Possible precipitants of psychiatric hospitalization in patients with major depression: Results from the Jerusalem Collaborative Depression Project

Bernard Lerer*, Baruch Shapira, Miki Bloch, Bella Hanin, Tristan Trudart, J. Rachel Alexander, Miriam Popper, Dalit Braun, Ronnen H. Segman, Michael Ritsner

*Corresponding author for this work

Research output: Contribution to journalArticlepeer-review

Abstract

In spite of substantial advances in the treatment of major depression by pharmacotherapy and other means, a significant number of depressed patients require hospitalization. In the context of the Jerusalem Collaborative Depression Project, possible precipitants of psychiatric hospitalization were sought in a cohort of patients (n=107) who were admitted to hospitals in the Jerusalem area during a 14-month period because of a depressive episode. The patients fulfilled DSM III-R criteria for major depression, single or recurrent; bipolar 1 disorder, depressed or mixed; bipolar 2, depressed. The cohort encompassed more than two thirds of potential subjects admitted during this period with the ICD-9 equivalents of the specified diagnoses (as reported to the Israel Ministry of Health National Psychiatric Case Register) and were similar to the entire potential population in terms of their diagnostic breakdown. The patients underwent extensive socio-demographic and clinical evaluation that included detailed documentation of treatment received prior to hospitalization. Notwithstanding the absence of a comparison group of depressed patients who were not hospitalized, a number of potential precipitants were identified. These included older age (55.2% >60 years, 20.6% >70 years), immigration to Israel during the preceding 5 years (34. 7%), concomitant physical illness (60%) which was associated with moderate to severe disability in 41% and poor quality of antidepressant pharmacotherapy prior to hospitalisation (only 24.3% received an adequate trial of antidepressant medication). Further evaluation of these and other potential factors could facilitate targeting of patient groups at particular risk for hospitalization and reduce the need for it.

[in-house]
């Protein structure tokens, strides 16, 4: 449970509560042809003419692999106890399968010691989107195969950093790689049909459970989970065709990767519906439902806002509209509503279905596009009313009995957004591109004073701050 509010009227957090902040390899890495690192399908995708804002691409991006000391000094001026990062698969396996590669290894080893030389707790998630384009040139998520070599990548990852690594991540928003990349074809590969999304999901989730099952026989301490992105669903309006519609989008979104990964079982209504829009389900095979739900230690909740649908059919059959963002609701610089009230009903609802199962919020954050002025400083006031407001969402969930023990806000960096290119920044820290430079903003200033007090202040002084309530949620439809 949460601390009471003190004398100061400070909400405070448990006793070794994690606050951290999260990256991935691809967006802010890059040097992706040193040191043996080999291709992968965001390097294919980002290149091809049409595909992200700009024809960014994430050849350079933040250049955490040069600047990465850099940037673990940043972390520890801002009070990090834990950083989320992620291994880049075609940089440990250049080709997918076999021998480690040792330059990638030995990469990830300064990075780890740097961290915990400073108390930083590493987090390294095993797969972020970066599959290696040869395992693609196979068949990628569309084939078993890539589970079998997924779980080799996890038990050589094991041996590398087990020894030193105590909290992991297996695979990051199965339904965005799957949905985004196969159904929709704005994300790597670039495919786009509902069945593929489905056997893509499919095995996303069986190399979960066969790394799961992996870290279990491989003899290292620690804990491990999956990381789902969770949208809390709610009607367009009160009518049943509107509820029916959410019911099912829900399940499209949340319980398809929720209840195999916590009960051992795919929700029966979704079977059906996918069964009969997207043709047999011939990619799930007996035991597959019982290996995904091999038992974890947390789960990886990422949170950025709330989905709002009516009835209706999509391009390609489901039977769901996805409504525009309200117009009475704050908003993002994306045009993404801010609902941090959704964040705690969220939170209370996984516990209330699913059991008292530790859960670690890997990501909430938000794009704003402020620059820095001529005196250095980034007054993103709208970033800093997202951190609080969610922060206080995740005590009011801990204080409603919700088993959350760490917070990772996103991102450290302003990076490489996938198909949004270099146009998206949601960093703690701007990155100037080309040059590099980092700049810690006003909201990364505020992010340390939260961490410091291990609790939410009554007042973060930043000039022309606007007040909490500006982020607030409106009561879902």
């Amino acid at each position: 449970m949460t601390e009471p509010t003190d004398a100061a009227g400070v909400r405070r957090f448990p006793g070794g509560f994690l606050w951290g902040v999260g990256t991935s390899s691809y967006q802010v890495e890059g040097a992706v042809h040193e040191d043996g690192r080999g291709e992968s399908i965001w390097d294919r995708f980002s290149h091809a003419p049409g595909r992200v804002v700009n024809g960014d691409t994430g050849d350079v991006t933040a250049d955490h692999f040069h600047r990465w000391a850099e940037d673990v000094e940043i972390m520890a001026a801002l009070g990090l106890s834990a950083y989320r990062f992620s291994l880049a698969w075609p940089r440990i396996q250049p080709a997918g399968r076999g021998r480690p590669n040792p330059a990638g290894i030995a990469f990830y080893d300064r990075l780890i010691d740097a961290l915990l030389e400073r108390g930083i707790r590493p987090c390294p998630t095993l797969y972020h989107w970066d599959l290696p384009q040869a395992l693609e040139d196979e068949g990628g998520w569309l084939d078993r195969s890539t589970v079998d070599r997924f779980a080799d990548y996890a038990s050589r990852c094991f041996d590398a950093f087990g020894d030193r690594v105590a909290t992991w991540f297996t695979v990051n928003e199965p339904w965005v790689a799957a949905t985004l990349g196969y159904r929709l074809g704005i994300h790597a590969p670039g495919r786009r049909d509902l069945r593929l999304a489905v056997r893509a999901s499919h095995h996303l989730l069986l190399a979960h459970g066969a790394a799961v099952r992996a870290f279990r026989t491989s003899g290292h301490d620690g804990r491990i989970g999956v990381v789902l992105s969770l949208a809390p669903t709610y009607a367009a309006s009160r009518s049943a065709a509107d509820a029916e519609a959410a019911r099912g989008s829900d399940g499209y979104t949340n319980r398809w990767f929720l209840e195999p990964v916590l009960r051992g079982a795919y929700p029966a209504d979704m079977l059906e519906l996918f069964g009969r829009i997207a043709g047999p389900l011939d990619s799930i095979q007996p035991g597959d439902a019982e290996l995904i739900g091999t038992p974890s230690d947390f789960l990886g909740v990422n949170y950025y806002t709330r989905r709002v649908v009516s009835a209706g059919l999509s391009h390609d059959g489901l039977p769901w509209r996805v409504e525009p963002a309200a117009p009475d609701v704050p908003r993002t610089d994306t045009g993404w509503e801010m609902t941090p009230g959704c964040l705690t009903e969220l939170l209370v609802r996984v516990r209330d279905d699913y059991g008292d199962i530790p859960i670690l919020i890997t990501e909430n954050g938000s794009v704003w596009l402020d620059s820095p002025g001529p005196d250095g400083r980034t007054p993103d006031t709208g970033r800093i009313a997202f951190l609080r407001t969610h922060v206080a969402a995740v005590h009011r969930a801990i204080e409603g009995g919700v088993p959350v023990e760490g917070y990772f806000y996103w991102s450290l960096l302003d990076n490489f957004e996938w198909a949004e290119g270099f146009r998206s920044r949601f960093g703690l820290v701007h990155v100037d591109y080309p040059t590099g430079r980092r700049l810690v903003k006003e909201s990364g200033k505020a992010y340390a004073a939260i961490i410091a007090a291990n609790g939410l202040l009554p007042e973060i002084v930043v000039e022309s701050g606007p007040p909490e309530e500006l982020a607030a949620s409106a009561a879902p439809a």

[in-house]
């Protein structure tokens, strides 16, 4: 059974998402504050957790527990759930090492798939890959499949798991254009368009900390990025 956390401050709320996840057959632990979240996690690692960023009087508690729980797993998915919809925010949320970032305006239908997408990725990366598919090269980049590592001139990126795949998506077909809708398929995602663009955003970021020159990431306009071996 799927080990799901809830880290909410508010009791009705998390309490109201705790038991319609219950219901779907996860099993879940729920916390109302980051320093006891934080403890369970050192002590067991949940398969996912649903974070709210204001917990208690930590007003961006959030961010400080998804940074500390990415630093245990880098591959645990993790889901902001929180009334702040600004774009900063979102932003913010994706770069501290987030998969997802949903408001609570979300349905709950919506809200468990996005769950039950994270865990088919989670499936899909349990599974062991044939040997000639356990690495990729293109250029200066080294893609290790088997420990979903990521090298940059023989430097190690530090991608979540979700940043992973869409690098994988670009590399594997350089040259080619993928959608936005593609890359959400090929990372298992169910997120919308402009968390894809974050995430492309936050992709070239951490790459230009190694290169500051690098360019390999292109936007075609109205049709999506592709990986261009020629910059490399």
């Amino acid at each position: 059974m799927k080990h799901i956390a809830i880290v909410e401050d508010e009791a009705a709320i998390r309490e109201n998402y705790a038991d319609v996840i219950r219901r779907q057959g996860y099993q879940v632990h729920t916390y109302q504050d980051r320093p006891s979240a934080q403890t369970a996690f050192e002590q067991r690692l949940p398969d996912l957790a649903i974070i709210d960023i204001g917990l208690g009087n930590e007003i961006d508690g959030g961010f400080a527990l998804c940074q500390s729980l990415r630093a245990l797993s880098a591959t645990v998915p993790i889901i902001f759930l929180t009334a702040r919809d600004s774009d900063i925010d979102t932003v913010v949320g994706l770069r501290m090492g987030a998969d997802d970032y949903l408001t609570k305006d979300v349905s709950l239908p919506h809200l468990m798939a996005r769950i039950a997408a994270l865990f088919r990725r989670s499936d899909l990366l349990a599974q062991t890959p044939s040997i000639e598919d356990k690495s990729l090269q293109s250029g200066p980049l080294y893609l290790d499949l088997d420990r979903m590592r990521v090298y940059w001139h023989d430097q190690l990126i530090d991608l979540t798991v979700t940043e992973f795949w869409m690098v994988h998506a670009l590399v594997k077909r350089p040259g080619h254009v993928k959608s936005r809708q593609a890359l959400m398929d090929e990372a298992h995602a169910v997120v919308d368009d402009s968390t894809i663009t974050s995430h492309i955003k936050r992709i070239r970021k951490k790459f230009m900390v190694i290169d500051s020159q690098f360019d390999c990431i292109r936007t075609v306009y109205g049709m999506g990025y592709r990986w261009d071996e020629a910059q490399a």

Original languageEnglish
Pages (from-to)156-162
Number of pages7
JournalDepression and Anxiety
Volume9
Issue number4
DOIs
StatePublished - 1999
Externally publishedYes

Keywords

  • Aging immigration
  • Major depression
  • Physical comorbidity
  • Psychiatric hospitalization

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